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Johnny Mercer gets defence minister job as Boris Johnson pledges dedicated veterans' office

2 min read

Boris Johnson has handed Tory rising star Johnny Mercer a job as Defence Minister, as he unveiled a new government office for armed forces veterans.

The new Office of Veterans' Affairs will sit inside the Cabinet Office and will be jointly run by the Plymouth Moorview MP and the Cabinet-attending paymaster general Oliver Dowden.

Mr Mercer will reportedly be asked to focus on ending the legal pursuit of former service personnel, amid anger in the Conservative party over the treatment of those who served during Northern Ireland's Troubles.

He told The Sun: "I’m delighted with the role. The PM has tasked me to end the repeated and vexatious pursuit of veterans by so-called Lawfare and to put together legislation to place the Forces covenant into law, in line with a pledge first made by the Conservative Party in 2009."

The new minister has been a vocal critic of the Historical Investigations Unit, which has looked into allegations of misconduct by service personnel as well as unsolved criminal cases stemming from The Troubles.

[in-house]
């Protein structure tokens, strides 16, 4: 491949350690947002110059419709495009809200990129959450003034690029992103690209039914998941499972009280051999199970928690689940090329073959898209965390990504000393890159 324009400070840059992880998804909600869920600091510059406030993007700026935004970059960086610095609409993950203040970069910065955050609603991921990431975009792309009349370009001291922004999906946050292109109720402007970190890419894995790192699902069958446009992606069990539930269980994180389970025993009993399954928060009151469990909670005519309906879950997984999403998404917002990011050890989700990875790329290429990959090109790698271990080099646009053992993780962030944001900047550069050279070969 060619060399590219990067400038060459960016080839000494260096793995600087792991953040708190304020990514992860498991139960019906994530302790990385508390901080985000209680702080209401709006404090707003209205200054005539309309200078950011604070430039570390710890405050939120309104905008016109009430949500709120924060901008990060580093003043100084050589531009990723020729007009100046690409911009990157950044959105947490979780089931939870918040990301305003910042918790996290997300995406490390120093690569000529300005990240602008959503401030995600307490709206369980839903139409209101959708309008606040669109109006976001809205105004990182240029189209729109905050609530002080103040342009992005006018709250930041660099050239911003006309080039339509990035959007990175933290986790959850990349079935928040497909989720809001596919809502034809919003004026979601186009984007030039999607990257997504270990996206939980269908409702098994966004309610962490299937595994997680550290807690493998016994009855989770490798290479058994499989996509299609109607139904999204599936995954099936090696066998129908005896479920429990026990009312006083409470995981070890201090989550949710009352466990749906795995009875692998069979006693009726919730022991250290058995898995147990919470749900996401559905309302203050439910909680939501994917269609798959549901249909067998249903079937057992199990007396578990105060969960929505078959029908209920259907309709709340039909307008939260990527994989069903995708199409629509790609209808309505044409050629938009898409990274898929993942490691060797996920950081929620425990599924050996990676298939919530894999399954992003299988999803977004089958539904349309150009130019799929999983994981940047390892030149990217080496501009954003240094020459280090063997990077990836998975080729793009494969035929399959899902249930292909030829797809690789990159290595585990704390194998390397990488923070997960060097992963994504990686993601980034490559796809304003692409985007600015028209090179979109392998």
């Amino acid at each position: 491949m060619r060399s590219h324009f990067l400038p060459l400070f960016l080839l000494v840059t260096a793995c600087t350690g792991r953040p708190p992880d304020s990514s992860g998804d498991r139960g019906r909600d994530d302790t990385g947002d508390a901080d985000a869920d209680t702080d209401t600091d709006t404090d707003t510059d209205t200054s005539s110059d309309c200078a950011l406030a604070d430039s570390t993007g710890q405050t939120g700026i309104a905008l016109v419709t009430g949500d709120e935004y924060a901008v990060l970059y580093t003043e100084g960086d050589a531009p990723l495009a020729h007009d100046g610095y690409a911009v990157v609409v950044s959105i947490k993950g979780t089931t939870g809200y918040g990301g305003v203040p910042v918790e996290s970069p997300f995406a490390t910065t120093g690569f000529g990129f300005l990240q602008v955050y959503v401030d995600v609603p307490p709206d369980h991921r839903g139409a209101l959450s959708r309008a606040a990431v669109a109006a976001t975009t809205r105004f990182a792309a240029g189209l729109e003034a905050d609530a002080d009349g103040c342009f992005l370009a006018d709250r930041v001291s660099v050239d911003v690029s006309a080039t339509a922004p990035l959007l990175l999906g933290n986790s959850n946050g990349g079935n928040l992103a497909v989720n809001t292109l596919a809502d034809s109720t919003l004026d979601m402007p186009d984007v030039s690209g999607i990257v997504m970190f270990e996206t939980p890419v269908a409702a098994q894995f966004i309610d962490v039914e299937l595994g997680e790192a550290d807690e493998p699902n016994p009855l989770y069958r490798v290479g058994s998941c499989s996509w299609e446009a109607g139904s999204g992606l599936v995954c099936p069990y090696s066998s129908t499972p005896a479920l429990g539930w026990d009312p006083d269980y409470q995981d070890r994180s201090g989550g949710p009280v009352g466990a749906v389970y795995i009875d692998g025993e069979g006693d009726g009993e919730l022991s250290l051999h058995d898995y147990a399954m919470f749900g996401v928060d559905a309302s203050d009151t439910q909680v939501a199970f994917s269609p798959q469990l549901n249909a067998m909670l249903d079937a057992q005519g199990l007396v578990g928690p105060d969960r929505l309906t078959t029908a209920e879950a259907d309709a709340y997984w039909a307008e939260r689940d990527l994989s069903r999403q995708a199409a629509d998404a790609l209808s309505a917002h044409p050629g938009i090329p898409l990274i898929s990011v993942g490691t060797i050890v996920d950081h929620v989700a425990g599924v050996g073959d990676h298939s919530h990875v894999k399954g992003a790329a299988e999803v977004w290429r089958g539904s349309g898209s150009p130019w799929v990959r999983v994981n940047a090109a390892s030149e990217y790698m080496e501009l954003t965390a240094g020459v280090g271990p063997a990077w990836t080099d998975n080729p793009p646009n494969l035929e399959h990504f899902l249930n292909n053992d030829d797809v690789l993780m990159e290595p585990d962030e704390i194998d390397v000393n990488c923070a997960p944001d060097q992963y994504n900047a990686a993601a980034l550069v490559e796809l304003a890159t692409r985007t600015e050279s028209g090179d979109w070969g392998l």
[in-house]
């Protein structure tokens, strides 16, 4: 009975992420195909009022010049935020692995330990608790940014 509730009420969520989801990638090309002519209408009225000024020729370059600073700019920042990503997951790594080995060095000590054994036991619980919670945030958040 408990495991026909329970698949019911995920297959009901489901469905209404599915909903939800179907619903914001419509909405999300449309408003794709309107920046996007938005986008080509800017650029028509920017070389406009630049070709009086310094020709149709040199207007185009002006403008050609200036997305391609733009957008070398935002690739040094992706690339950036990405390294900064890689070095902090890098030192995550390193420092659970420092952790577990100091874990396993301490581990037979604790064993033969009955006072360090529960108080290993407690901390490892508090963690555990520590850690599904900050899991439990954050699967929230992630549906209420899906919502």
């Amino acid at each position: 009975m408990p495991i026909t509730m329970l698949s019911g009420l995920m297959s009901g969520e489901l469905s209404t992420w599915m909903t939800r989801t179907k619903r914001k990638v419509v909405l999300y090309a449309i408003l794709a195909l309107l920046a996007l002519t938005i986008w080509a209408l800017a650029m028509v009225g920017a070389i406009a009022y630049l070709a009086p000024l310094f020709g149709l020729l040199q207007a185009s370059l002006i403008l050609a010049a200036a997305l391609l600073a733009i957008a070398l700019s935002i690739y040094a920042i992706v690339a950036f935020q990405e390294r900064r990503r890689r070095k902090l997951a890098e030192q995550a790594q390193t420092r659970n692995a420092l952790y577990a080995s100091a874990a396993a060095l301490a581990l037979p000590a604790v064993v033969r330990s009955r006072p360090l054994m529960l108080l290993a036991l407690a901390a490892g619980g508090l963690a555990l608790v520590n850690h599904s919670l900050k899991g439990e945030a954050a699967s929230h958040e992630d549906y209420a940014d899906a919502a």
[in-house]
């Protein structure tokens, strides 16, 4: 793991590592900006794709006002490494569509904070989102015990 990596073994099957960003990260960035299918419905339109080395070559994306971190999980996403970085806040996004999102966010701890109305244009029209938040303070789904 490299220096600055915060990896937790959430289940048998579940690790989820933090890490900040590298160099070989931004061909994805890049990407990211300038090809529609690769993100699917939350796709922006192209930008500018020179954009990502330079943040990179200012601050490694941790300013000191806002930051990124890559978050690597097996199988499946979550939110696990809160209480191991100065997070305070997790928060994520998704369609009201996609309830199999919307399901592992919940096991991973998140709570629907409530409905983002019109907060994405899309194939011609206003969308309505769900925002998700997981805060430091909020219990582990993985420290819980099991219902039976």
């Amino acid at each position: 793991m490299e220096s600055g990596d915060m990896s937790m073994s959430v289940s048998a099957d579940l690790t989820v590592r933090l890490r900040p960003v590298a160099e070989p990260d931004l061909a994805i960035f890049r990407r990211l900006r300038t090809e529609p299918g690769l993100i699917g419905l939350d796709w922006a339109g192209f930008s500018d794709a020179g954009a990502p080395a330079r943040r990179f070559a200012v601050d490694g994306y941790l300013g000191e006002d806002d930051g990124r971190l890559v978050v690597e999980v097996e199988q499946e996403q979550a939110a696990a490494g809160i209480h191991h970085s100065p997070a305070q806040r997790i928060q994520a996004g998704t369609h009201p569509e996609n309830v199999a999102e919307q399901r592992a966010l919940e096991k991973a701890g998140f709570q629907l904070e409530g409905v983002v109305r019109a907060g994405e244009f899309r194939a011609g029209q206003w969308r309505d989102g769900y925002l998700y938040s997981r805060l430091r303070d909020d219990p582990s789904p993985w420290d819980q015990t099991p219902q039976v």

Last year the Police Service of Northern Ireland said there were still more than 1,000 unexplained deaths stemming from the conflict, and resolving the cases was a key part of the 2014 Stormont House agreement between the British and Irish governments.

But Mr Mercer is among the group of Tory MPs who have been highly critical of the way Theresa May's government treated those under investigation.

In a brutal House of Commons attack on the former PM in May, backencher Iain Duncan Smith said it appeared the Government had "abandoned" former service personnel, while fellow MP Mark accused the Prime Minister of “pandering” to the IRA.

Mr Mercer told Mrs May at the time: "I think the Prime Minister and this House is beginning to understand the level of fury of veterans in this country when it comes to their treatment by this place over the years."

And he warned that the Government risked creating an "equivocation between those who got up in the morning to go and murder women and children and civilians and those who donned a uniform to go and protect the crown".

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